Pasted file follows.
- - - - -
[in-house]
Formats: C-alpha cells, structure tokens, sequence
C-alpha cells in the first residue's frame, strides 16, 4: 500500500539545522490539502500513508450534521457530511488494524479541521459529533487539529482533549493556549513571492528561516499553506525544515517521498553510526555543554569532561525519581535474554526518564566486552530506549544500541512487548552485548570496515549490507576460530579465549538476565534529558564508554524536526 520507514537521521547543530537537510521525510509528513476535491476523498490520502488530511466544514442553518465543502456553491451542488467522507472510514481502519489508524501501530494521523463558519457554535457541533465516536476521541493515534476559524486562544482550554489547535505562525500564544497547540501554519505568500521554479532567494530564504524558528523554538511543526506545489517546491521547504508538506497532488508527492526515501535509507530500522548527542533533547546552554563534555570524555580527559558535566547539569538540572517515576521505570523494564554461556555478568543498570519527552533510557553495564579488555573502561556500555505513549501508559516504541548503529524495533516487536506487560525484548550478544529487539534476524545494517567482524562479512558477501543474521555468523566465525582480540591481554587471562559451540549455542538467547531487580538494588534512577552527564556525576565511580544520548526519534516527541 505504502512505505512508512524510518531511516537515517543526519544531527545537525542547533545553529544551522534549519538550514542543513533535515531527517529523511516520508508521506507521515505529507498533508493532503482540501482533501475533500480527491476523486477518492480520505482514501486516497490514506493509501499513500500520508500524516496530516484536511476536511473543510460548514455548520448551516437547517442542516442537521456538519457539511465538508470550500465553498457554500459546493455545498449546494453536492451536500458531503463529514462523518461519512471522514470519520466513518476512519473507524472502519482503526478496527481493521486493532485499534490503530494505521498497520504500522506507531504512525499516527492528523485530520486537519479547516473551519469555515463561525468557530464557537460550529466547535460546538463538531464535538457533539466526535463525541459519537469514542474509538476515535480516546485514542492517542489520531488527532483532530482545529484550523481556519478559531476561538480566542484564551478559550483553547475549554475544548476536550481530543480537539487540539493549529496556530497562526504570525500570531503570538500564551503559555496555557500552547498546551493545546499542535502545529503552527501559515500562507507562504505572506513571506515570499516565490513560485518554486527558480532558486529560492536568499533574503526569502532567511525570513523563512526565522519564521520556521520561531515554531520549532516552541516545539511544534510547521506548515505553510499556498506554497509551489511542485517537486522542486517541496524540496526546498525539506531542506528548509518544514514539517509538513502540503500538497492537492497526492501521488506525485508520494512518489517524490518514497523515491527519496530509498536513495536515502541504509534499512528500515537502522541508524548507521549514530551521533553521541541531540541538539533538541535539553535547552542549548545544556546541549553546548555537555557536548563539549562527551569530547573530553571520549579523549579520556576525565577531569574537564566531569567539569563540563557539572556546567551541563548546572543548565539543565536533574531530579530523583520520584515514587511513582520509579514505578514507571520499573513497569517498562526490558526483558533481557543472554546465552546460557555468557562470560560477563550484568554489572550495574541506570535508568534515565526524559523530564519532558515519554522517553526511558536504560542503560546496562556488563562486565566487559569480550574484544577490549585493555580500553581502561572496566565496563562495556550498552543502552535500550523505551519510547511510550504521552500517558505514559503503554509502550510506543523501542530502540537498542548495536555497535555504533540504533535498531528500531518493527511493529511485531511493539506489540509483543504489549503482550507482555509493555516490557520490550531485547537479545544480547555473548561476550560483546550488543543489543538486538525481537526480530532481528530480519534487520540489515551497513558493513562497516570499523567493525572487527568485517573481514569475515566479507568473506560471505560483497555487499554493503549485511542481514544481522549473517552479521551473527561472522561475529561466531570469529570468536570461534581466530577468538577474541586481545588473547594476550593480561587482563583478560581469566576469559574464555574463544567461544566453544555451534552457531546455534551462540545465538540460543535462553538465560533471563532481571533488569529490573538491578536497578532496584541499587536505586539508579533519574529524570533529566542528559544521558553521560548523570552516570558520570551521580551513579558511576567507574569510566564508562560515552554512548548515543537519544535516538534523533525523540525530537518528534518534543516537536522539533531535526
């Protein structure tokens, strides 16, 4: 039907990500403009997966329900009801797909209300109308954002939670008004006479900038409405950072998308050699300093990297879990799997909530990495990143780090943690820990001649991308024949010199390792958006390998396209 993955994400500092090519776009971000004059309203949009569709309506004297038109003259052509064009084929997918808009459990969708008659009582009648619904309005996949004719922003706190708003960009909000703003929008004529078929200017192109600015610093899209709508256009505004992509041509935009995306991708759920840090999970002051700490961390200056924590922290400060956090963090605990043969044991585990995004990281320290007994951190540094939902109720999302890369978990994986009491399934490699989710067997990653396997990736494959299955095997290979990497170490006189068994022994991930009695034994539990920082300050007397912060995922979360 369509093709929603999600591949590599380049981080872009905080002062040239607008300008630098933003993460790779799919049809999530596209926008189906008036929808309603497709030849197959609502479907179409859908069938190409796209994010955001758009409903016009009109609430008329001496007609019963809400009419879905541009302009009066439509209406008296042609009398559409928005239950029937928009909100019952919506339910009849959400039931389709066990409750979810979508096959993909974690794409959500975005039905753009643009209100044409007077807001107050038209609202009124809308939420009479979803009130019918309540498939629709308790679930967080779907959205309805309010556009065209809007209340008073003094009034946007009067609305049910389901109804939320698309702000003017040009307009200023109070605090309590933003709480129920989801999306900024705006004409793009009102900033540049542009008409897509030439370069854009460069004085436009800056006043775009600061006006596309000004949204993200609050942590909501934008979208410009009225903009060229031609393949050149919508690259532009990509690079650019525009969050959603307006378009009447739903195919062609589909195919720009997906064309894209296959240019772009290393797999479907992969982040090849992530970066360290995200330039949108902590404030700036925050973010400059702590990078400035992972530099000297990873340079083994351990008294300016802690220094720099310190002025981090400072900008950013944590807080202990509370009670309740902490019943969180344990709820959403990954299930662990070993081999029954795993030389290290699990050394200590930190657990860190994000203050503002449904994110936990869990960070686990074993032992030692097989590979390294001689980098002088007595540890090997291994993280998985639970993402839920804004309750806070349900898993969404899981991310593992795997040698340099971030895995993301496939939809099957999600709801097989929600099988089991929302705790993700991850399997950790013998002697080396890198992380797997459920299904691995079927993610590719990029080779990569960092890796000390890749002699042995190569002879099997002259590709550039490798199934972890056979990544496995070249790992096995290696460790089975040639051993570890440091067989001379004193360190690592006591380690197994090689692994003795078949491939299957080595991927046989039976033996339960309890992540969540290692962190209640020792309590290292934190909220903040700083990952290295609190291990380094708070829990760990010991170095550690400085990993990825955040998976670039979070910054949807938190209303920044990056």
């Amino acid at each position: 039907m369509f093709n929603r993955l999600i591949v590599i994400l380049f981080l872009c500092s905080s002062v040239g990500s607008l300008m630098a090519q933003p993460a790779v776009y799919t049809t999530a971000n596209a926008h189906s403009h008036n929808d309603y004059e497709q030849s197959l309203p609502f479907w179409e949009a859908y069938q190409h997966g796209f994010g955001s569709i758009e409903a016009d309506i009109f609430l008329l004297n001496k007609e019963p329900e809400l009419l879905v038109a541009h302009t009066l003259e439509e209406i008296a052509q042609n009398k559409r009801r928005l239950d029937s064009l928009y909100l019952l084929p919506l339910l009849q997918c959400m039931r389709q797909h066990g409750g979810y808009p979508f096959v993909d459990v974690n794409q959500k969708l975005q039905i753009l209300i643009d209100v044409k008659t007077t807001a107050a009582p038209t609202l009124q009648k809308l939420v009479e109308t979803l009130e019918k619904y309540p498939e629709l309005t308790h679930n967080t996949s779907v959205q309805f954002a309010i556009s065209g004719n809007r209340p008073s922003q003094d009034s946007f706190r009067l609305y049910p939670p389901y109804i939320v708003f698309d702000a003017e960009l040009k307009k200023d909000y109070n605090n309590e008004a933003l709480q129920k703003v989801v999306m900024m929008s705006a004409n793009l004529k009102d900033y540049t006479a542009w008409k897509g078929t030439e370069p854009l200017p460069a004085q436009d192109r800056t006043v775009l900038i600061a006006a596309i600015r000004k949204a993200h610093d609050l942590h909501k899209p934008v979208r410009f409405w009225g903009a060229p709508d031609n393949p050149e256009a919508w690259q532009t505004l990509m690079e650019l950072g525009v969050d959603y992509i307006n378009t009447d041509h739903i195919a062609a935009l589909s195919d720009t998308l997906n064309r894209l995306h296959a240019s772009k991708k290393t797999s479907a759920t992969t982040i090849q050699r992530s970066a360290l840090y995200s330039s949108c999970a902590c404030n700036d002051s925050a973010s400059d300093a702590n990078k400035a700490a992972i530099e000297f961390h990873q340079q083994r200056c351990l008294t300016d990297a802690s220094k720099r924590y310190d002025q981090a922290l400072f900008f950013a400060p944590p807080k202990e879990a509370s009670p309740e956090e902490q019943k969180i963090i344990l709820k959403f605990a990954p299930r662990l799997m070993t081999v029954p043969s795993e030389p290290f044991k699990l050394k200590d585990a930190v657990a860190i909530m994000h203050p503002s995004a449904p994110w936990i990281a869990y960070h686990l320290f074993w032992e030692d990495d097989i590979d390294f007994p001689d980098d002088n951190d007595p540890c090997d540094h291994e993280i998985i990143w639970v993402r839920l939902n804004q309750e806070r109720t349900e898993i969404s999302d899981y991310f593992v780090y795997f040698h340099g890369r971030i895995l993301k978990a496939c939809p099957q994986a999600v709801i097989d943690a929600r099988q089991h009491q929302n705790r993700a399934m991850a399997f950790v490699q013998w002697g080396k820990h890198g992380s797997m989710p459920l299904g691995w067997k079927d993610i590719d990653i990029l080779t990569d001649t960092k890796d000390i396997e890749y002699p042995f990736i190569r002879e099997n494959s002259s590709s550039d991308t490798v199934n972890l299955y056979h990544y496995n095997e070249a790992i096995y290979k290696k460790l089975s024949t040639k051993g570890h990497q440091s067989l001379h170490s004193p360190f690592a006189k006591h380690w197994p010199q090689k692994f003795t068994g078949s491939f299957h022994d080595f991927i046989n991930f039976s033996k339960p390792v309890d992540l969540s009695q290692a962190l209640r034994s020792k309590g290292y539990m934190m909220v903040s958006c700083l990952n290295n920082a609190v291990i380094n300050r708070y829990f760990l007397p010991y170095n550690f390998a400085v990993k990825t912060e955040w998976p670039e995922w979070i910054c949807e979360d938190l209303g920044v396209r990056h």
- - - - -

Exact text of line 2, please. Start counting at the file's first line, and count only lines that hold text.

Formats: C-alpha cells, structure tokens, sequence